ABOVE PHOTOS: Ida B. Wells (Photo/ Wiki Commons), Stacey Abrams (Photo/Shutterstock) and Amanda Gorman (Photo/ Shutterstock)
Women’s History Month is a dedicated month to reflect on the often-overlooked contributions of women to United States history. From Abigail Adams to Susan B. Anthony, Sojourner Truth to Rosa Parks, the timeline of women’s history milestones stretches back to the founding of the United States.
The actual celebration of Women’s History Month grew out of a weeklong celebration of women’s contributions to culture, history and society organized by the school district of Sonoma, California, in 1978. Presentations were given at dozens of schools, hundreds of students participated in a “Real Woman” essay contest and a parade was held in downtown Santa Rosa.
A few years later, the idea had caught on within communities, school districts and organizations across the country. In 1980, President Jimmy Carter issued the first presidential proclamation declaring the week of March 8 as National Women’s History Week. The U.S. Congress followed suit the next year, passing a resolution establishing a national celebration. Six years later, the National Women’s History Project successfully petitioned Congress to expand the event to the entire month of March.
International Women’s Day
International Women’s Day, a global celebration of the economic, political and social achievements of women, took place for the first time on March 8, 1911. Many countries around the world celebrate the holiday with demonstrations, educational initiatives and customs such as presenting women with gifts and flowers.
The United Nations has sponsored International Women’s Day since 1975. When adopting its resolution on the observance of International Women’s Day, the United Nations General Assembly cited the following reasons: “To recognize the fact that securing peace and social progress and the full enjoyment of human rights and fundamental freedoms require the active participation, equality and development of women; and to acknowledge the contribution of women to the strengthening of international peace and security.”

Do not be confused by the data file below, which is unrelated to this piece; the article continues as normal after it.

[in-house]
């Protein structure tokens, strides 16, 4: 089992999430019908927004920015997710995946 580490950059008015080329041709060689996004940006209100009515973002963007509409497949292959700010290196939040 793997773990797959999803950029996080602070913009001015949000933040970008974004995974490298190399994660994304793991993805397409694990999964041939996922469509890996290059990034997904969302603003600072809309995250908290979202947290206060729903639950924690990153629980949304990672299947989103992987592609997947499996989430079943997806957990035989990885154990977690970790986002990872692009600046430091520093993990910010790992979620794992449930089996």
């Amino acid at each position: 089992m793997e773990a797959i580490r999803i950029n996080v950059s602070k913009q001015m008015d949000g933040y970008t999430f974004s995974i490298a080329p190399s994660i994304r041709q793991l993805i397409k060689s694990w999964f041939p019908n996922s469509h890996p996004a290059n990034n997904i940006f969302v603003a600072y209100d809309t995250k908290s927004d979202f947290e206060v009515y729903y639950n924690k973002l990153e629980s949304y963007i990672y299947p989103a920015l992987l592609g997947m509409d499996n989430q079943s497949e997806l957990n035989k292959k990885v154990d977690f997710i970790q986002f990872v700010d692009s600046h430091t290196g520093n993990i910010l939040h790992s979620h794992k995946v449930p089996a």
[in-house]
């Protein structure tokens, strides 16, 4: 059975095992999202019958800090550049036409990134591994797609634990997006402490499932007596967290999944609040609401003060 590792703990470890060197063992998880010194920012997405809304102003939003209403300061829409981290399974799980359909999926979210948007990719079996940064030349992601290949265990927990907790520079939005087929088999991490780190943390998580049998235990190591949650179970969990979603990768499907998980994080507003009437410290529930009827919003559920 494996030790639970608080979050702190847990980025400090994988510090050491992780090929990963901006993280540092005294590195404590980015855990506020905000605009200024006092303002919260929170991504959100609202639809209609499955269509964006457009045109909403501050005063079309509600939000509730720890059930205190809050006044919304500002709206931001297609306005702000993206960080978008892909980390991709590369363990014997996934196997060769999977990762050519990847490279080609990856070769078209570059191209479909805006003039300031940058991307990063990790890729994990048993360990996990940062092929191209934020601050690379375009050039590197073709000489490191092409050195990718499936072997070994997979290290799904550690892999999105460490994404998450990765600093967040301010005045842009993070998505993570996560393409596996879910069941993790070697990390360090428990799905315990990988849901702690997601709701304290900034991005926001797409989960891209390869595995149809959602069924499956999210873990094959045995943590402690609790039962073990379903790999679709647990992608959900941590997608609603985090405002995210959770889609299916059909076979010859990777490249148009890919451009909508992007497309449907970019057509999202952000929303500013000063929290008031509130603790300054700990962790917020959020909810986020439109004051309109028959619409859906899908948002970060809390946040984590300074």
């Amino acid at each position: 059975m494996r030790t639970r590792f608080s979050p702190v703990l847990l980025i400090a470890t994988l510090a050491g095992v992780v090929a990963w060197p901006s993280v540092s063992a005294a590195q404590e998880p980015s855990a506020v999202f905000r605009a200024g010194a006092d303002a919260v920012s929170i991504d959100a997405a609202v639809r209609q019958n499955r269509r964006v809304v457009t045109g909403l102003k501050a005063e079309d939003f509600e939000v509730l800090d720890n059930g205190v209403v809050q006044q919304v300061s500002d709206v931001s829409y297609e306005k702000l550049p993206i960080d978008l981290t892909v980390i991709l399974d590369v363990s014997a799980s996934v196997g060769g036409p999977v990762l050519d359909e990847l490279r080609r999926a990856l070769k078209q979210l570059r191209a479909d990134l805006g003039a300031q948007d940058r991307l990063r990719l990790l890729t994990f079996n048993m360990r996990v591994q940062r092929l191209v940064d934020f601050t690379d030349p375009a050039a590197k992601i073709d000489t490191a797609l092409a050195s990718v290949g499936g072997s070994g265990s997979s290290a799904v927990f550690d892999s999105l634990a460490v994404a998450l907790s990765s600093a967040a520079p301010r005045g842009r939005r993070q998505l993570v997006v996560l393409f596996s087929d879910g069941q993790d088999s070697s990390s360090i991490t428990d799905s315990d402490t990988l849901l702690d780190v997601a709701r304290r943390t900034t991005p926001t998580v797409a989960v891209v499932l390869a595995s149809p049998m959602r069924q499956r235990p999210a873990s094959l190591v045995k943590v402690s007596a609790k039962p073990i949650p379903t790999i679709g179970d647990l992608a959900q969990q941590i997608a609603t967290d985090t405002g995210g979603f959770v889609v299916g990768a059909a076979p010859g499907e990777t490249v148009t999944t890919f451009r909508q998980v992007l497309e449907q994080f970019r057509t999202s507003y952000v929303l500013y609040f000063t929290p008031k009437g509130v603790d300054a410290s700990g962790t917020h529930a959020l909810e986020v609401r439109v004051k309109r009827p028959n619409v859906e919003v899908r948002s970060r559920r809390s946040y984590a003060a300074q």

Women of our past, present and future helping to shape and improve society
Ida B. Wells-Barnett
Civil rights activist and visionary Ida B. Wells-Barnett created her own journalistic niche in yet another niche in the late 1800s in Memphis, Tennessee — the male dominated Black press — and was successful.
However, although she was always mindful of the advocacy role of the business — she later became one of the founding members of the NAACP — the lynching of a friend there changed the trajectory of Wells’ life forever.
She began an aggressive publishing campaign to bring awareness to the lynching epidemic in the country at the time, which investigated the false claims that often led to these murders and other forms of the white mob violence. Even after incensed locals burned her press down and caused her to flee up North, she never wavered in her public crusade for justice and advocating for the victims of this barbaric crime, speaking out boldly both in the United States and abroad on the topic for the rest of her life.
Political leader, voting rights activist and bestselling author Stacey Abrams served successfully for eleven years in the Georgia House of Representatives, seven of those years as its Democratic leader.